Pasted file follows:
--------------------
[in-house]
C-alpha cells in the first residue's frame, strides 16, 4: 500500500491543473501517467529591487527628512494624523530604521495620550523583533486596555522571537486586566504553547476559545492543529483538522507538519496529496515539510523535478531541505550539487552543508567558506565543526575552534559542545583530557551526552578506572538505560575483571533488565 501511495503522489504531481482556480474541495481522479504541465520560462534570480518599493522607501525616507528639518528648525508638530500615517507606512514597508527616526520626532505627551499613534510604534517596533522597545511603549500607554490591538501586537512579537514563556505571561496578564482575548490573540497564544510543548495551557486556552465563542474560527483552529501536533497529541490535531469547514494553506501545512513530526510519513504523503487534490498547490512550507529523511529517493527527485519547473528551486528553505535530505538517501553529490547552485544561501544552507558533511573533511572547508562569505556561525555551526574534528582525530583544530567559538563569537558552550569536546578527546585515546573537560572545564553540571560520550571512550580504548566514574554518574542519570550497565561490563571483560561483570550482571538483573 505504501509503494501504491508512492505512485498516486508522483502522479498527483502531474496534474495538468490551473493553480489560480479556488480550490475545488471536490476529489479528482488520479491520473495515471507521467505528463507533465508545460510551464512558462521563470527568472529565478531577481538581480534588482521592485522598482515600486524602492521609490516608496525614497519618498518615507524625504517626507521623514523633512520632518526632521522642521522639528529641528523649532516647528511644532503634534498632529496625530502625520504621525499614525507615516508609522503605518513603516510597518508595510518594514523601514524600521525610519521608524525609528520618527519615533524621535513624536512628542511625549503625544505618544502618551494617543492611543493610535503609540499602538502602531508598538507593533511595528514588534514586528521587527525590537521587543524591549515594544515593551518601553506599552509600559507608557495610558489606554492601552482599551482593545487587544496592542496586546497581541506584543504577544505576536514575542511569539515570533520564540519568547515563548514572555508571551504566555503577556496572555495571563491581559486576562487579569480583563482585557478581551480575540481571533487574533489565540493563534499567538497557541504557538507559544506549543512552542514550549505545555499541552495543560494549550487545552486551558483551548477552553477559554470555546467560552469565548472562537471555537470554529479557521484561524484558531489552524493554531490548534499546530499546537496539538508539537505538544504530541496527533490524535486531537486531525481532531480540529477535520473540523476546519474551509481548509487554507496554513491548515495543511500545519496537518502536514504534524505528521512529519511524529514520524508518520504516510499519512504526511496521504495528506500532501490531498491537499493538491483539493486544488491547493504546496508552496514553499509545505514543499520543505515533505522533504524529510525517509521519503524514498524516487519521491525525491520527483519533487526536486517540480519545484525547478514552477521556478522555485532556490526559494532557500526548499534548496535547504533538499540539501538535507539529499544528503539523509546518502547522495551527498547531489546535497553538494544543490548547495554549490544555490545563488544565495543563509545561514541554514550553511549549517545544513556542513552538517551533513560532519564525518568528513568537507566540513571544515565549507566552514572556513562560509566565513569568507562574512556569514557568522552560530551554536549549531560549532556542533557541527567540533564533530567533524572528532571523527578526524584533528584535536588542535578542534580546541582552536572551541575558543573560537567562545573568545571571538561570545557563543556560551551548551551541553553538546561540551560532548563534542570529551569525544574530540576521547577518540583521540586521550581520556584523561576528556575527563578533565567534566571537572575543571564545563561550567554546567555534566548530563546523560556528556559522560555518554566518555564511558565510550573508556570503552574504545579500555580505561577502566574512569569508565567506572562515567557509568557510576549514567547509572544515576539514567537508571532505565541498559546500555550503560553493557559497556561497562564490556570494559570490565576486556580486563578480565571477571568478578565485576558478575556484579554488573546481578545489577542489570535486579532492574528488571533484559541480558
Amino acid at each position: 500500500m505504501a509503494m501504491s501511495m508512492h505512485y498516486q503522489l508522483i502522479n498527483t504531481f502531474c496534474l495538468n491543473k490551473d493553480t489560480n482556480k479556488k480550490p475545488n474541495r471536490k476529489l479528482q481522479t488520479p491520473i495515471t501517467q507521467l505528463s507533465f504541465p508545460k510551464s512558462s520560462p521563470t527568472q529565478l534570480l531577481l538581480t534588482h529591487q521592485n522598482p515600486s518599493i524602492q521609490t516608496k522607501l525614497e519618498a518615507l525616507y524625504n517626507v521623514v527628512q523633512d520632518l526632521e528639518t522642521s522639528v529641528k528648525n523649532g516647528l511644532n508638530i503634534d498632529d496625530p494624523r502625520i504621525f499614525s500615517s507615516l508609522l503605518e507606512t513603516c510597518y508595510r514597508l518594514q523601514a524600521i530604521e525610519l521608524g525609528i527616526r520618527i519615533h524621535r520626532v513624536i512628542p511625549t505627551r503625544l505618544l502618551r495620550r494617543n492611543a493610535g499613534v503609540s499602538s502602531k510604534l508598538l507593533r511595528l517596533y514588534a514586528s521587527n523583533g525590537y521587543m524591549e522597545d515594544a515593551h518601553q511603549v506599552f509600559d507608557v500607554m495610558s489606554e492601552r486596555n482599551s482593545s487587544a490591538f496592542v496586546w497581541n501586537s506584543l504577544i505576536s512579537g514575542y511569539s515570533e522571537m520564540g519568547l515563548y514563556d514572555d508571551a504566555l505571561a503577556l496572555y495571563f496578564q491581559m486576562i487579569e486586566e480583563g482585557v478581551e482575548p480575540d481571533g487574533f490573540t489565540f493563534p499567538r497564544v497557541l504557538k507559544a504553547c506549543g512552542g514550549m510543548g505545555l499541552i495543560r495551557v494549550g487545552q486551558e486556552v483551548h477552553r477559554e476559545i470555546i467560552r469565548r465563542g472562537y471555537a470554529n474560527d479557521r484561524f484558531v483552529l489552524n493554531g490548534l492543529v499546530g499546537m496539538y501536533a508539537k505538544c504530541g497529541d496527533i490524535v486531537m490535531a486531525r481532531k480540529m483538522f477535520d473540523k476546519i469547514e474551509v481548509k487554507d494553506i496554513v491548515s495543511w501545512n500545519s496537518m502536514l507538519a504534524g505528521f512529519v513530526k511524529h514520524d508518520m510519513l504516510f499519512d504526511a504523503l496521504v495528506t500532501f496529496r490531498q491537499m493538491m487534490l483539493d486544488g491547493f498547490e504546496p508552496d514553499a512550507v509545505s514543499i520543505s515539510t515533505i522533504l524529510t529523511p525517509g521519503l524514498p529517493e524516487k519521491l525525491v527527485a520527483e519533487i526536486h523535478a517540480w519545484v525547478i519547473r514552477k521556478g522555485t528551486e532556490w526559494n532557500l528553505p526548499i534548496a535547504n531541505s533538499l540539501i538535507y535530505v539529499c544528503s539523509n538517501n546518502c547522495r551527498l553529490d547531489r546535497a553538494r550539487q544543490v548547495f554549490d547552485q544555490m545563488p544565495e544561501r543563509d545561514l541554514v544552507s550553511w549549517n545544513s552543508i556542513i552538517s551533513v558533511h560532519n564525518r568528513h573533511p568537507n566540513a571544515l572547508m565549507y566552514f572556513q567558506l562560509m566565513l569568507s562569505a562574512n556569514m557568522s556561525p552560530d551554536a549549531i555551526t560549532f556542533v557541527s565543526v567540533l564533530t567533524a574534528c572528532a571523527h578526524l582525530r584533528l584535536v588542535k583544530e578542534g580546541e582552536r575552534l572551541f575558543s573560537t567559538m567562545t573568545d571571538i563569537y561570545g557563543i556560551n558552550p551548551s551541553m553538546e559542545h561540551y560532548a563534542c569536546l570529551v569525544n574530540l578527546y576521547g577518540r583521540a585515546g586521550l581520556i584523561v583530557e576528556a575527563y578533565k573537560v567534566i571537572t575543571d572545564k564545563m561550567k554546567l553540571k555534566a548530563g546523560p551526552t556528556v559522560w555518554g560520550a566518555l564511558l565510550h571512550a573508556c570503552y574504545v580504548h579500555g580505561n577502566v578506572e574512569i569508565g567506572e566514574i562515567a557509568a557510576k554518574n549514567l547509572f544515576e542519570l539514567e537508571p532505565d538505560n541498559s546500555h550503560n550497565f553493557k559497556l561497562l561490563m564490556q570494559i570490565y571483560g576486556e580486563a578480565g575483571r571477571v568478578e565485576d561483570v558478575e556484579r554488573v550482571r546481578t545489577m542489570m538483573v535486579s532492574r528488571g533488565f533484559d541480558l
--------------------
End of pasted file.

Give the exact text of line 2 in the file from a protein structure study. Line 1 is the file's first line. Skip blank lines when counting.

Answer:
C-alpha cells in the first residue's frame, strides 16, 4: 500500500491543473501517467529591487527628512494624523530604521495620550523583533486596555522571537486586566504553547476559545492543529483538522507538519496529496515539510523535478531541505550539487552543508567558506565543526575552534559542545583530557551526552578506572538505560575483571533488565 501511495503522489504531481482556480474541495481522479504541465520560462534570480518599493522607501525616507528639518528648525508638530500615517507606512514597508527616526520626532505627551499613534510604534517596533522597545511603549500607554490591538501586537512579537514563556505571561496578564482575548490573540497564544510543548495551557486556552465563542474560527483552529501536533497529541490535531469547514494553506501545512513530526510519513504523503487534490498547490512550507529523511529517493527527485519547473528551486528553505535530505538517501553529490547552485544561501544552507558533511573533511572547508562569505556561525555551526574534528582525530583544530567559538563569537558552550569536546578527546585515546573537560572545564553540571560520550571512550580504548566514574554518574542519570550497565561490563571483560561483570550482571538483573 505504501509503494501504491508512492505512485498516486508522483502522479498527483502531474496534474495538468490551473493553480489560480479556488480550490475545488471536490476529489479528482488520479491520473495515471507521467505528463507533465508545460510551464512558462521563470527568472529565478531577481538581480534588482521592485522598482515600486524602492521609490516608496525614497519618498518615507524625504517626507521623514523633512520632518526632521522642521522639528529641528523649532516647528511644532503634534498632529496625530502625520504621525499614525507615516508609522503605518513603516510597518508595510518594514523601514524600521525610519521608524525609528520618527519615533524621535513624536512628542511625549503625544505618544502618551494617543492611543493610535503609540499602538502602531508598538507593533511595528514588534514586528521587527525590537521587543524591549515594544515593551518601553506599552509600559507608557495610558489606554492601552482599551482593545487587544496592542496586546497581541506584543504577544505576536514575542511569539515570533520564540519568547515563548514572555508571551504566555503577556496572555495571563491581559486576562487579569480583563482585557478581551480575540481571533487574533489565540493563534499567538497557541504557538507559544506549543512552542514550549505545555499541552495543560494549550487545552486551558483551548477552553477559554470555546467560552469565548472562537471555537470554529479557521484561524484558531489552524493554531490548534499546530499546537496539538508539537505538544504530541496527533490524535486531537486531525481532531480540529477535520473540523476546519474551509481548509487554507496554513491548515495543511500545519496537518502536514504534524505528521512529519511524529514520524508518520504516510499519512504526511496521504495528506500532501490531498491537499493538491483539493486544488491547493504546496508552496514553499509545505514543499520543505515533505522533504524529510525517509521519503524514498524516487519521491525525491520527483519533487526536486517540480519545484525547478514552477521556478522555485532556490526559494532557500526548499534548496535547504533538499540539501538535507539529499544528503539523509546518502547522495551527498547531489546535497553538494544543490548547495554549490544555490545563488544565495543563509545561514541554514550553511549549517545544513556542513552538517551533513560532519564525518568528513568537507566540513571544515565549507566552514572556513562560509566565513569568507562574512556569514557568522552560530551554536549549531560549532556542533557541527567540533564533530567533524572528532571523527578526524584533528584535536588542535578542534580546541582552536572551541575558543573560537567562545573568545571571538561570545557563543556560551551548551551541553553538546561540551560532548563534542570529551569525544574530540576521547577518540583521540586521550581520556584523561576528556575527563578533565567534566571537572575543571564545563561550567554546567555534566548530563546523560556528556559522560555518554566518555564511558565510550573508556570503552574504545579500555580505561577502566574512569569508565567506572562515567557509568557510576549514567547509572544515576539514567537508571532505565541498559546500555550503560553493557559497556561497562564490556570494559570490565576486556580486563578480565571477571568478578565485576558478575556484579554488573546481578545489577542489570535486579532492574528488571533484559541480558